We have just completed the largest democratic exercise undertaken in human history. Kudos to the Election Commission for organizing this mammoth exercise with little hiccups. The political mudslinging continues unabated.
Opinion polls, surveys and debates - despite portraying a distorted picture - have an overwhelming focus on the views of the voting adults. As a teacher, I ponder over the incipient views of students, our future generation.
As an instructor in Economics, I have had the sheer joy of entertaining a wide array of thought-provoking questions. The inescapable relevance of politics and the election to the economic climate in the country allows me to go beyond the scope of the prescribed syllabus and delve deeper into other pertinent issues.
I devote ten minutes in every lecture to discuss the elections. What has startled me in the last few weeks is the enthusiasm that students demonstrate with reference to the elections. Never before have I witnessed such raw energy and fervor among school children. It is unprecedented. It appears to me that the young minds have succumbed to the all-pervasive election fever. My brief interaction with students from other schools also corroborates my view. Children, like political aficionados, are following elections with a hawk's eye.
We have constructive, and at times, acrimonious discussions on the economy. The multiplicity of views allows us to probe critical issues, albeit briefly. We deliberate on matters such as the current account deficit, swelling government debt, fiscal deficit, and rampant corruption among others. As a group we have analyzed the Gujarat Development model and Narendra Modi's development discourse, the veracity of which has been questioned by many.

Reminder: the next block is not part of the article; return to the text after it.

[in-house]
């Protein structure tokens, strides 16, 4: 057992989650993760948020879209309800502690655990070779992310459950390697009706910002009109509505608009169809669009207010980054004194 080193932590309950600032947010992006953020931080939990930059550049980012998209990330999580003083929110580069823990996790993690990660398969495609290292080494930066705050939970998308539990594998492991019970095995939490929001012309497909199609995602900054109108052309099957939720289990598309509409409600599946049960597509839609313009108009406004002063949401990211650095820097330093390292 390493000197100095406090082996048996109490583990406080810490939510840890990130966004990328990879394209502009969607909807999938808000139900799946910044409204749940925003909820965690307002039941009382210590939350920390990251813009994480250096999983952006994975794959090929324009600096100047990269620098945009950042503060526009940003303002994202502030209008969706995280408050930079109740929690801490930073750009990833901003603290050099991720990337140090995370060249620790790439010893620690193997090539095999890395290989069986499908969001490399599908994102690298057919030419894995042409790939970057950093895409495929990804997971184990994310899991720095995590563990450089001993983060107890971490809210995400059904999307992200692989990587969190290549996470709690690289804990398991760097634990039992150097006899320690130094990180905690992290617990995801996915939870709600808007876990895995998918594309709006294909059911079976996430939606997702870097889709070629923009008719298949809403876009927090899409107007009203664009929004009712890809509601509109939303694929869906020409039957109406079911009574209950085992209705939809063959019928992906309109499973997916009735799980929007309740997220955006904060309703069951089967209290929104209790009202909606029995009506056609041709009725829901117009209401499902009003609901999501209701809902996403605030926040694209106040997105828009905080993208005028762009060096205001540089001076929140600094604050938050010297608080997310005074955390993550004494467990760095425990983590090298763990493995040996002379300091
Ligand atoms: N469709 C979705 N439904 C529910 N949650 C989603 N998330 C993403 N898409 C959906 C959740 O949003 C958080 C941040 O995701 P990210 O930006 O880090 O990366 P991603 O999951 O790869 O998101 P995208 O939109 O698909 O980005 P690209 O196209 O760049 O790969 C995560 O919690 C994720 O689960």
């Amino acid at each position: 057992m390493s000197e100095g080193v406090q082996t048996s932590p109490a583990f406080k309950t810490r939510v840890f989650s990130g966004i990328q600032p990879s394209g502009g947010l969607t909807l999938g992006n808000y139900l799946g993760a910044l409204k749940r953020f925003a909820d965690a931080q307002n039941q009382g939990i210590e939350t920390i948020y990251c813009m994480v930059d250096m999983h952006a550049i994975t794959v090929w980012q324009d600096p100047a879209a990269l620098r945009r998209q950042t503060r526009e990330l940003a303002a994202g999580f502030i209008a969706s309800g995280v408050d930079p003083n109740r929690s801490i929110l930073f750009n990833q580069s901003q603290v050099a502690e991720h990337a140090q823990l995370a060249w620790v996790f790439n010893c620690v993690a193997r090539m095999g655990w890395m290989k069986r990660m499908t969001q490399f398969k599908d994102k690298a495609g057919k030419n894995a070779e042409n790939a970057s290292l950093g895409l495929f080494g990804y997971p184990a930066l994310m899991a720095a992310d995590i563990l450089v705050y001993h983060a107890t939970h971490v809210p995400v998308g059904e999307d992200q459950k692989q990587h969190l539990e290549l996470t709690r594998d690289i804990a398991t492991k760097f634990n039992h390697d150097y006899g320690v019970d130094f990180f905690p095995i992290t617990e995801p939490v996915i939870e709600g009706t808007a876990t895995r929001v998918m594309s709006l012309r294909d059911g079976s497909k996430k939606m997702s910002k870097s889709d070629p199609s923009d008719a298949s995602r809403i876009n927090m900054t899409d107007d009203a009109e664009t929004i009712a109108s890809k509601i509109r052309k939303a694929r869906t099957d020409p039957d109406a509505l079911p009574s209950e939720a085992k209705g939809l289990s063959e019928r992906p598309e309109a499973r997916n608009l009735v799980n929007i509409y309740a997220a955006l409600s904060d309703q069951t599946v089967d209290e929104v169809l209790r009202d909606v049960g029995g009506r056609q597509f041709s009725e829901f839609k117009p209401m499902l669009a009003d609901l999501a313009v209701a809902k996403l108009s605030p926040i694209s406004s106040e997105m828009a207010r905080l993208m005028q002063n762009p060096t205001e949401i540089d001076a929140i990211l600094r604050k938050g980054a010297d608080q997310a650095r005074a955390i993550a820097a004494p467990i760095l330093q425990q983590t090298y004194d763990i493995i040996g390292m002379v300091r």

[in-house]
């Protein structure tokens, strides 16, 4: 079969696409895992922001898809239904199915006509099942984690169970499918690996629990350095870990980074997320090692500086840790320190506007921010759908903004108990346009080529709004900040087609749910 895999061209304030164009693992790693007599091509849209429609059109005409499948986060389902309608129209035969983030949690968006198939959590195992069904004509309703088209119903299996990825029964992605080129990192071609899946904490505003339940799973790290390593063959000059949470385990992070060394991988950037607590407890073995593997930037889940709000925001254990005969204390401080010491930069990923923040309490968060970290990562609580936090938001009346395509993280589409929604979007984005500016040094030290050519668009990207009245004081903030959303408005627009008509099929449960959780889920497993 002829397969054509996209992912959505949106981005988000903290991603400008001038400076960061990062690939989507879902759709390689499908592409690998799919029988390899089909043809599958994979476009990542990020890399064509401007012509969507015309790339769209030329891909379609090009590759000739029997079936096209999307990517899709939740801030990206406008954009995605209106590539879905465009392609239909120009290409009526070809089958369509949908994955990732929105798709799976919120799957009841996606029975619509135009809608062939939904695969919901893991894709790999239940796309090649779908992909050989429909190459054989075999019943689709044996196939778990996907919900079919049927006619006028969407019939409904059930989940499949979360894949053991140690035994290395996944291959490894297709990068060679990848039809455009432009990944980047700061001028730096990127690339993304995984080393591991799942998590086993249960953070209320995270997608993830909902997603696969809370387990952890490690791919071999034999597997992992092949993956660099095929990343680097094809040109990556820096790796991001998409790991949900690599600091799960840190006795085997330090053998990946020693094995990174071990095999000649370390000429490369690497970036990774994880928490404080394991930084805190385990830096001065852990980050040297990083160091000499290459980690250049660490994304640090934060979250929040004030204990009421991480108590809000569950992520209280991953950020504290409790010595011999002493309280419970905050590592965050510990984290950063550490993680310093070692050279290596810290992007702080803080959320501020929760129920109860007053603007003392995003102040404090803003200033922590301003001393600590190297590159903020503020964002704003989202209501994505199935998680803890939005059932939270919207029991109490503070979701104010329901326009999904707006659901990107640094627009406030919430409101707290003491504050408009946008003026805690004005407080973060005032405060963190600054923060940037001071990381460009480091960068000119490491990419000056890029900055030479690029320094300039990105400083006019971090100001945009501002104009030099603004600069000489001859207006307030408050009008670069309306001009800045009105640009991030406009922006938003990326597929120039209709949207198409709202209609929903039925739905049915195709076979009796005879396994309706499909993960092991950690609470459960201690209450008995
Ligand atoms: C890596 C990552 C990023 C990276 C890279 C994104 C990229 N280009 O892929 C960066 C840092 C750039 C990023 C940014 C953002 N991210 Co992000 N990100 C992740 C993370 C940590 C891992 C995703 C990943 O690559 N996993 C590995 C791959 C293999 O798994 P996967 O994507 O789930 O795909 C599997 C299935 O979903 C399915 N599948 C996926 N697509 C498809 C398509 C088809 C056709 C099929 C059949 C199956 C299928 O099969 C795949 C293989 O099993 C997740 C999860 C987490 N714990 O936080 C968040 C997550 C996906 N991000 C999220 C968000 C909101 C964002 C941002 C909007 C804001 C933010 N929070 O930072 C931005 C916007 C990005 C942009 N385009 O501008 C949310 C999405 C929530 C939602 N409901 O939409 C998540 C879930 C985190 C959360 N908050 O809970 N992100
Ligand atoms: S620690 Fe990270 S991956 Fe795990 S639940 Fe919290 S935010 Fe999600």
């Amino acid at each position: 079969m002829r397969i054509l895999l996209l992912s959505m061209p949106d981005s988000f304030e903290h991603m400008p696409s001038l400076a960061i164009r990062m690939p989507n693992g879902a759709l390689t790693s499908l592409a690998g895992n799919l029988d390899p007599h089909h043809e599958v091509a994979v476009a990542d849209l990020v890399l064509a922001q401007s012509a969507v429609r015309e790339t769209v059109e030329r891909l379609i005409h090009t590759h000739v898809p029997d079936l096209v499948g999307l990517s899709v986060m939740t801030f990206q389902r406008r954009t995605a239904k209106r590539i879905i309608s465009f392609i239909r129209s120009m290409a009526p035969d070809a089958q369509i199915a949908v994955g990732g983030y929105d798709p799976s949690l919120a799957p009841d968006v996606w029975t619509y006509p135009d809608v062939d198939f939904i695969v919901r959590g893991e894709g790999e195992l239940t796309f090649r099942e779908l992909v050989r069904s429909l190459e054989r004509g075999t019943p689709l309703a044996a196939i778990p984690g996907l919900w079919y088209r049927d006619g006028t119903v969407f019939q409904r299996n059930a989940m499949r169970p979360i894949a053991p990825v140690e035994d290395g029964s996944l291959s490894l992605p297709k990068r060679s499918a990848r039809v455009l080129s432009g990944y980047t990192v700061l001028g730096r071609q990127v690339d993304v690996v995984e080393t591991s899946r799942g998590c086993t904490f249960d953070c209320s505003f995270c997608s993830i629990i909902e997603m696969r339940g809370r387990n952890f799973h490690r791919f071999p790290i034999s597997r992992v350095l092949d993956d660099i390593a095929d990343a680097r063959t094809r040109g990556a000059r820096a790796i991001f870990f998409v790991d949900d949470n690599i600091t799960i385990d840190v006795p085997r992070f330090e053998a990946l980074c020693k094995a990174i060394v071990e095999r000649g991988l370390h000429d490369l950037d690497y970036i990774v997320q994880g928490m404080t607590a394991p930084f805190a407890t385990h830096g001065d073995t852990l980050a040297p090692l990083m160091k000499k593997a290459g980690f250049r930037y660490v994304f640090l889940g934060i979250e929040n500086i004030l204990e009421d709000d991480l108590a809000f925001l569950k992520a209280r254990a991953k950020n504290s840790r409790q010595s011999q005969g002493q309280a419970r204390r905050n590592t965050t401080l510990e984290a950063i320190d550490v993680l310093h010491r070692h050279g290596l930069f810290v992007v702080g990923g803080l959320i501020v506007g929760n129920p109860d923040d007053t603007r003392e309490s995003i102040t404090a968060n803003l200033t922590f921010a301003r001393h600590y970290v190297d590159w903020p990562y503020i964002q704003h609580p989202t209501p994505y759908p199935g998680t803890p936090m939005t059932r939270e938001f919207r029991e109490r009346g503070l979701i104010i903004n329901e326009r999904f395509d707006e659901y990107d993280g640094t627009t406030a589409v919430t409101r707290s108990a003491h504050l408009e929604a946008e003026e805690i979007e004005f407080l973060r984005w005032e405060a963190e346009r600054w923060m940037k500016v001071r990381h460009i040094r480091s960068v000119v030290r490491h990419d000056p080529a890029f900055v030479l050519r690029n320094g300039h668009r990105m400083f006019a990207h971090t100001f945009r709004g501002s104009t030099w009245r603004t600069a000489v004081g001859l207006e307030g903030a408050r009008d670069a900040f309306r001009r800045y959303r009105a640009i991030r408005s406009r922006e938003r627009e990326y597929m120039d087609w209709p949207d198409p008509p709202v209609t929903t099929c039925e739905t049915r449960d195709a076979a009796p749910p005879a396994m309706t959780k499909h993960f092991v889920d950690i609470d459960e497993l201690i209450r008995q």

I meticulously guide their thought process and we explore the evils of nepotism and the unhealthy nexus between businessmen and people in power. There is visible anger in students every time I broach the topic of corruption and inordinate greed. I am not immune to visceral rage every time I read a story on a venal incumbent so why should they be, I tell myself. The slew of scams in the recent past and an ineffective Prime Minister are some reasons I often ascribe to their justifiable sentiments.
"What change do you want?" I gently asked. Answers ranged from curbing corruption, promoting development to ensure job security for them in the future to policies which are conducive to the educational sector.
At times I reflect on the role of the social media in facilitating a broader understanding of the national elections. Has it caused a pivotal shift in national consciousness or is it just that everyone seems to be desperate for a change in government? We will never be able to answer this question unambiguously but we can conclude that circumstances have fostered a more coherent understanding of politics among the student community.
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